Picnic, Phoenicia-Style

Every trip I take to Phoenicia (12141 Westheimer) for basic grocery shopping somehow culminates in a giant picnic at my house afterwards, owing to the bounty of ready-to-eat food in Phoenicia's deli section (which is getting ready to move out of the store itself and into its own, adjoining space). Not that I'm complaining.

On Saturday evening, it was far too windy to sit outside on the patio and enjoy the spread I'd brought home, so I invited a friend over and we had an indoor picnic by my [non-functional] fireplace to the sounds of John Lee Hooker, with the windows and doors open to the slightly cool weather outside. Not a bad way to spend a Saturday night.

Here's how you can assemble your own Phoenician picnic, whether or not you buy your hummus and pita bread from the giant grocery store on the far west side.


  • Pita bread: The foundation for all the excellent dips that comprise your picnic.
  • Hummus: The king of all Middle Eastern dips.
  • Stuffed grape leaves: Great finger food with a tangy flavor.
  • Falafel: More excellent finger food.
  • Cheese: A little feta can go a long way. I like lebne or even something completely random, like a mild Polish cheese.
  • Wine: Red or white, it's really your call. I went with a Lebanese rose on Saturday night, which matched the spring weather.


  • Baba ghanoush: Roasted eggplant dip with a strong flavor; not for everyone.
  • Muhammara: Red pepper dip with walnuts; slightly sweet.
  • Tzatziki: Yogurt sauce with dill and cucumber; perfect with falafel or just pita bread.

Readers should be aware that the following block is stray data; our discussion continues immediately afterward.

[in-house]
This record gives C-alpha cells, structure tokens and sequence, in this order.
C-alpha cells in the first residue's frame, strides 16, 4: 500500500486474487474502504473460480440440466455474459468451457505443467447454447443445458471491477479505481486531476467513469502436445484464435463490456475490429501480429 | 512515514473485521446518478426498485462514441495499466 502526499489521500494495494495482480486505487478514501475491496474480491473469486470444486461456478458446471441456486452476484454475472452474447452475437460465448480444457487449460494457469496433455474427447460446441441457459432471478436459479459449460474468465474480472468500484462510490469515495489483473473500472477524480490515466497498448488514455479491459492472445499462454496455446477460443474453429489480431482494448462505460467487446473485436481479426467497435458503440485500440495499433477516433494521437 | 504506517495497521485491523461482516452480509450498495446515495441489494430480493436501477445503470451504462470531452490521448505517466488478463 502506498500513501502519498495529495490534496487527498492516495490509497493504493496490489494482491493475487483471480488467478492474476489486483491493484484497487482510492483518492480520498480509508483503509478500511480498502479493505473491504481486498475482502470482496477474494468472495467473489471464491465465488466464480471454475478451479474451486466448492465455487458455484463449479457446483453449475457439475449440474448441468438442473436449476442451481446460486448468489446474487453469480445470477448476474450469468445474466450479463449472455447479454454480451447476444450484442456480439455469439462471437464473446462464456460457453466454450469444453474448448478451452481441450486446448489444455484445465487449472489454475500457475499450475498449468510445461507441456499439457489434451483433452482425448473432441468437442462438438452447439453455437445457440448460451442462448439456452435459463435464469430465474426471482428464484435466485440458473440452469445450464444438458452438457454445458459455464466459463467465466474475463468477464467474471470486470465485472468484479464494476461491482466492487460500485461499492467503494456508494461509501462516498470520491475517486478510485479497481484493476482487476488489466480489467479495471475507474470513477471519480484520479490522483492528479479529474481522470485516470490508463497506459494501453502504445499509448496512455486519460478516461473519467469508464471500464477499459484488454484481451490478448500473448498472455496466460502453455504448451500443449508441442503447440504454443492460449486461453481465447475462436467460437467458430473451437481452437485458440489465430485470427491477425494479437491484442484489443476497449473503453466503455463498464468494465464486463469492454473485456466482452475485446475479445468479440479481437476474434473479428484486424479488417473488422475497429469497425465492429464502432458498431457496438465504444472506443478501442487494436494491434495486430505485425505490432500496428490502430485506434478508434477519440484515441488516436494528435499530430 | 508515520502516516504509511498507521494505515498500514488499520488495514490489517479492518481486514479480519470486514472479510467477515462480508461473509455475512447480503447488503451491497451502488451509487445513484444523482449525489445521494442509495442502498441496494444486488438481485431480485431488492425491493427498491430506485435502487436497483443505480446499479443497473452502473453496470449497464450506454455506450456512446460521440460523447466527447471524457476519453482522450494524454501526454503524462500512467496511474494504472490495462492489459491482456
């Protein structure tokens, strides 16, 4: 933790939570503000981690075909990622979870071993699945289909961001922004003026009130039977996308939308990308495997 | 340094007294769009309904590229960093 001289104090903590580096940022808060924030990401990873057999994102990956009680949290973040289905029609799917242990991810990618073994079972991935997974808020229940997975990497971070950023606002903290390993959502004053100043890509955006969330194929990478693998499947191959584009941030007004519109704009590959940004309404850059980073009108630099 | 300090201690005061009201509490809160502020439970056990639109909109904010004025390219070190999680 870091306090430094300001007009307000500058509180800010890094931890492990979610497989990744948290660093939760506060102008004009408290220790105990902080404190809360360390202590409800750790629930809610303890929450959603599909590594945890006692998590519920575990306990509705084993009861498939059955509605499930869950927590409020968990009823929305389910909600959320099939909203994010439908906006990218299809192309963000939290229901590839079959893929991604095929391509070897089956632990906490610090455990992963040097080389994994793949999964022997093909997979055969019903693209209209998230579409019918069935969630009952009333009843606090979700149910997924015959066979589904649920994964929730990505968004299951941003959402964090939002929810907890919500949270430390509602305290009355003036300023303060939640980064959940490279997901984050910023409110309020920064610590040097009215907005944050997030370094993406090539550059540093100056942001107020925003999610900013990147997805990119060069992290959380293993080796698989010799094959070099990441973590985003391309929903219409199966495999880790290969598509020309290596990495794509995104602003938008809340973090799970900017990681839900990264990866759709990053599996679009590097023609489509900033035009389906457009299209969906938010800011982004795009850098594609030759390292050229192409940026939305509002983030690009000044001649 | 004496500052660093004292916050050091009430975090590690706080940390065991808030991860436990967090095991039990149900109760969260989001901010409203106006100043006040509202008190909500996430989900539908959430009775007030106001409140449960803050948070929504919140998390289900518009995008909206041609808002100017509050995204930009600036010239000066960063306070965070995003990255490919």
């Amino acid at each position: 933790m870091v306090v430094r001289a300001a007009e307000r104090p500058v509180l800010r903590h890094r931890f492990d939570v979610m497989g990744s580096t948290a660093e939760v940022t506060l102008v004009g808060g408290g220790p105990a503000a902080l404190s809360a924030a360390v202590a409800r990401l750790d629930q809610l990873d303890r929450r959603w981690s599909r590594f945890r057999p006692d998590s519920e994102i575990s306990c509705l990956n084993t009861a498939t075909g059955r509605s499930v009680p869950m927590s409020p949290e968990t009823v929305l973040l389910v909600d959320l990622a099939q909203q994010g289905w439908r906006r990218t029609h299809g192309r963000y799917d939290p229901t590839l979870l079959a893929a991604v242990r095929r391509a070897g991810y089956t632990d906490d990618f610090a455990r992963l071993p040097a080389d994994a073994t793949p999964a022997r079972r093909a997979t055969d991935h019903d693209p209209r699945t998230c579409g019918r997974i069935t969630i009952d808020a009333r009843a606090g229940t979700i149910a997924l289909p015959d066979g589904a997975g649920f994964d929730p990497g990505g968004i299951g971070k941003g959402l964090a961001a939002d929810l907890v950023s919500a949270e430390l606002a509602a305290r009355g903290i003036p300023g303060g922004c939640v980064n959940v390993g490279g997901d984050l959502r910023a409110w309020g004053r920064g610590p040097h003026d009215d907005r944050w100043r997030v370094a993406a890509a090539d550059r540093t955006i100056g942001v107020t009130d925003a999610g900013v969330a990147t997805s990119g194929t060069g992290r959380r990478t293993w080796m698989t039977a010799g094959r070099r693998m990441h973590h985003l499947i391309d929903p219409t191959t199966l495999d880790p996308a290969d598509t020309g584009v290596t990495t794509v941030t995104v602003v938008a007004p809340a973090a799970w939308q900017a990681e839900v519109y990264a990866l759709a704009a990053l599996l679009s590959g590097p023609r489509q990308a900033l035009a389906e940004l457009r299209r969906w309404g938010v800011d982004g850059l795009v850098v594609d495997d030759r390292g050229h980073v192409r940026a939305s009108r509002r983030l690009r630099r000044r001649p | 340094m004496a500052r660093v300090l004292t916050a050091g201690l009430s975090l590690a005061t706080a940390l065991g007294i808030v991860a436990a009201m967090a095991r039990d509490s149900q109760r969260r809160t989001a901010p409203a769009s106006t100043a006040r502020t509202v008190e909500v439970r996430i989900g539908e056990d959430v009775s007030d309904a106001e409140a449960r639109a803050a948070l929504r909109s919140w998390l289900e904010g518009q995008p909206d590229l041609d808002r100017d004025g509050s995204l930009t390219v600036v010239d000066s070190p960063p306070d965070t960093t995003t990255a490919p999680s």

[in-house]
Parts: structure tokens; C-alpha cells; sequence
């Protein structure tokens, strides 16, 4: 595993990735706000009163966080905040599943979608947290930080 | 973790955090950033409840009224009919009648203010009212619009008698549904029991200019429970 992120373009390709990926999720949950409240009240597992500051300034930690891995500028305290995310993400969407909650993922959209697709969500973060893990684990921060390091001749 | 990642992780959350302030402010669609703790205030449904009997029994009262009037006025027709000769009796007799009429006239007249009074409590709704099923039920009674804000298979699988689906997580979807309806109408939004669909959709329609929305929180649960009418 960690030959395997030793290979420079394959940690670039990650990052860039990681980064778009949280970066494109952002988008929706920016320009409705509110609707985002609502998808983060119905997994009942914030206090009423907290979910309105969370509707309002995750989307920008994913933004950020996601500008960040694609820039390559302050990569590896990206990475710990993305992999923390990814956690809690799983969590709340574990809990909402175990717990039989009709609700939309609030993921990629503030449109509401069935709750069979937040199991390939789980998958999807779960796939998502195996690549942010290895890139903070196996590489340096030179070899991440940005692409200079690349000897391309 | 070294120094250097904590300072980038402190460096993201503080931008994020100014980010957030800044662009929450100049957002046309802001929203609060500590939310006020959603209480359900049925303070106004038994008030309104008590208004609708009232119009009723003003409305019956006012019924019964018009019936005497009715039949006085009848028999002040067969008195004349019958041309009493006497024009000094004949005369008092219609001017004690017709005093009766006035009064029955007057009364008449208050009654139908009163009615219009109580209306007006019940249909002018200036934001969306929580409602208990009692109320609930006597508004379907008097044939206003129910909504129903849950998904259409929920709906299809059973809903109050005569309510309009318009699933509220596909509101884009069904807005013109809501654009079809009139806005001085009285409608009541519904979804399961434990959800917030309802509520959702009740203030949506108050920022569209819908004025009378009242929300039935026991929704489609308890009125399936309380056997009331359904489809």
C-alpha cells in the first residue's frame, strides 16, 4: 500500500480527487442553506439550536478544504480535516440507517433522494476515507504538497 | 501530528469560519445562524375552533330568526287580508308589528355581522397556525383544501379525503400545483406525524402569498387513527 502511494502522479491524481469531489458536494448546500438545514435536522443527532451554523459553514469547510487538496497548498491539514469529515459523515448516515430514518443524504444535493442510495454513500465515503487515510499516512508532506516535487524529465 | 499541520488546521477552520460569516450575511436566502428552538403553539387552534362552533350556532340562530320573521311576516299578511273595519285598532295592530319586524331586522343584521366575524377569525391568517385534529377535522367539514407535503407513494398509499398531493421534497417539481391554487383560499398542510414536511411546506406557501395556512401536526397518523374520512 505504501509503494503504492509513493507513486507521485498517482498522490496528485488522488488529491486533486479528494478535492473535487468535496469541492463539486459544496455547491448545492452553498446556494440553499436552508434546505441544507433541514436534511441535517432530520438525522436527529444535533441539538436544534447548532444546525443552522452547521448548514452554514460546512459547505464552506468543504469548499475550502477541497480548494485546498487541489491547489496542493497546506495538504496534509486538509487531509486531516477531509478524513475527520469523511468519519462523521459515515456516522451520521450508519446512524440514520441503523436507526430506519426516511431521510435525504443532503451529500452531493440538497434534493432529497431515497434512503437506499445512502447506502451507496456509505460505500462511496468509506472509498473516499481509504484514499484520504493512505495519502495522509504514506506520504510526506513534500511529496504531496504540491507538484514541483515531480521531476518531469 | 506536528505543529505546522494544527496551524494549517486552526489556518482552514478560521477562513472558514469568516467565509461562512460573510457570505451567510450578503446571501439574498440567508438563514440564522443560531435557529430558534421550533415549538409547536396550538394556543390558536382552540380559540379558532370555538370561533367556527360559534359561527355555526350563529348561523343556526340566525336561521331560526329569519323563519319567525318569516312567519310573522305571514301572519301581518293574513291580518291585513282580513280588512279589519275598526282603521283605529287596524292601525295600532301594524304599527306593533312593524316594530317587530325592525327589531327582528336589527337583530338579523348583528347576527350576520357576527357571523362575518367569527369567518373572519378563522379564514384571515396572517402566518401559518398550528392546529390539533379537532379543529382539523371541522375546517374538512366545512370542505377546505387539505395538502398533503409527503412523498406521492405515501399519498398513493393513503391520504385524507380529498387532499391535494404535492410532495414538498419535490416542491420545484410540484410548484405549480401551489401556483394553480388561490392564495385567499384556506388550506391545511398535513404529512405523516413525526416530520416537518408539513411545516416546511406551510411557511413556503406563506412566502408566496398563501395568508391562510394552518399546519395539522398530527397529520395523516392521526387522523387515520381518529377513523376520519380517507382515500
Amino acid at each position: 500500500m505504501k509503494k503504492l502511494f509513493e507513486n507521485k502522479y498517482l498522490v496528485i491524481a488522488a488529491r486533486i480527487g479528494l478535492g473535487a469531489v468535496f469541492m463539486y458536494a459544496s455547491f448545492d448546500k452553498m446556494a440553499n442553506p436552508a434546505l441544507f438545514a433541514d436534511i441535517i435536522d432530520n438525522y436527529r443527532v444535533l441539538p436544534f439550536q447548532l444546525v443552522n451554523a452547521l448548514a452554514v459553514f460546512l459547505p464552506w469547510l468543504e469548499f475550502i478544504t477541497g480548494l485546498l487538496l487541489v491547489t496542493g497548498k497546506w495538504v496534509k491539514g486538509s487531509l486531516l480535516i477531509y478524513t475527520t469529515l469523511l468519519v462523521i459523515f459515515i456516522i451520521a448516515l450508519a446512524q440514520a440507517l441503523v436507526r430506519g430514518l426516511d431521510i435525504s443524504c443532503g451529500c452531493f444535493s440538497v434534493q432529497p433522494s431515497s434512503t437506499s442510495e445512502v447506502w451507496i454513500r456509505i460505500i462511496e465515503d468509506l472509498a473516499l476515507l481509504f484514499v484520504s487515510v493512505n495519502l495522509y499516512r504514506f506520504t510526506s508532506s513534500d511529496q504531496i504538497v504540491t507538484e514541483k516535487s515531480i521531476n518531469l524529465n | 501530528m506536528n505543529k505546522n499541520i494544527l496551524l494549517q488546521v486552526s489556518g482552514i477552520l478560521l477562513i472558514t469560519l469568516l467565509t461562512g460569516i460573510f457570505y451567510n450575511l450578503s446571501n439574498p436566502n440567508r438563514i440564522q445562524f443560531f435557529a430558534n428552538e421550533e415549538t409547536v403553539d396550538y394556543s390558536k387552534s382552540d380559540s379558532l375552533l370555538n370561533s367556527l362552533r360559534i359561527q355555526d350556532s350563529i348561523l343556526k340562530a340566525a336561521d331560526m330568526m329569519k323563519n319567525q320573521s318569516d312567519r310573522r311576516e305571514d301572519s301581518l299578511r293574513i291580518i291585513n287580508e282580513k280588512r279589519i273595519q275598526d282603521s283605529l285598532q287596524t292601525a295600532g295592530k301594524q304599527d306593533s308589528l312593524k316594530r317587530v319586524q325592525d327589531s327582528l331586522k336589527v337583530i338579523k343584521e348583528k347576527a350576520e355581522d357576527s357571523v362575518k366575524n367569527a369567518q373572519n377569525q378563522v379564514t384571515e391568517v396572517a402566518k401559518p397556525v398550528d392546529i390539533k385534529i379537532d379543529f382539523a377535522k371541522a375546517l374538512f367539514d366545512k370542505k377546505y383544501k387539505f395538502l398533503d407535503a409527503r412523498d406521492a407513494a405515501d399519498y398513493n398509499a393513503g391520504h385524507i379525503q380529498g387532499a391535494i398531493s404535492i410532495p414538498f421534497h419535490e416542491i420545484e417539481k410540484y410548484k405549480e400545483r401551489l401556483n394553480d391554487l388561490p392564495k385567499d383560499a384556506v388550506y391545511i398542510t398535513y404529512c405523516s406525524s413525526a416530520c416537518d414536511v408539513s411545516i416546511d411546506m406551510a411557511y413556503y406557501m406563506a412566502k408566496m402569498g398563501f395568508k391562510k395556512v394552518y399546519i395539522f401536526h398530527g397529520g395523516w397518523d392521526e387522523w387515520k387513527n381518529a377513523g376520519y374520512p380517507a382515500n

• Roasted beets: Sweet and earthy.
  • Couscous: Not as easy to eat in a picnic, but light and refreshing.
  • Seafood: Baby octopus cooked lightly with lemon and olive oil is a great accompaniment to the spread without being overwhelming. Plus, Phoenicia's baby octopus is outstanding.
  • Fruit: Figs, dates or apricots are all acceptable. I went for dried apricots on Saturday night. (Apricots dipped in lebne are outstanding, by the by.)
  • Dessert: Baklava. Baklava. Baklava.


  • Radishes: These aren't Middle Eastern, but I love the snappy bite of sliced radishes on a piece of pita bread with a little lebne or butter.
  • Sausages: Polish kabanosy aren't Middle Eastern either, but they're the perfect meat for a picnic -- portable, bite-size, perfect with cheese and wholly delicious, with an almost buttery aroma.

This spread easily fed the two of us, and -- in all honesty -- we probably should have invited at least two more people. But, hey: Now I have leftovers! What foods do you like to set out for a picnic at home?

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Katharine Shilcutt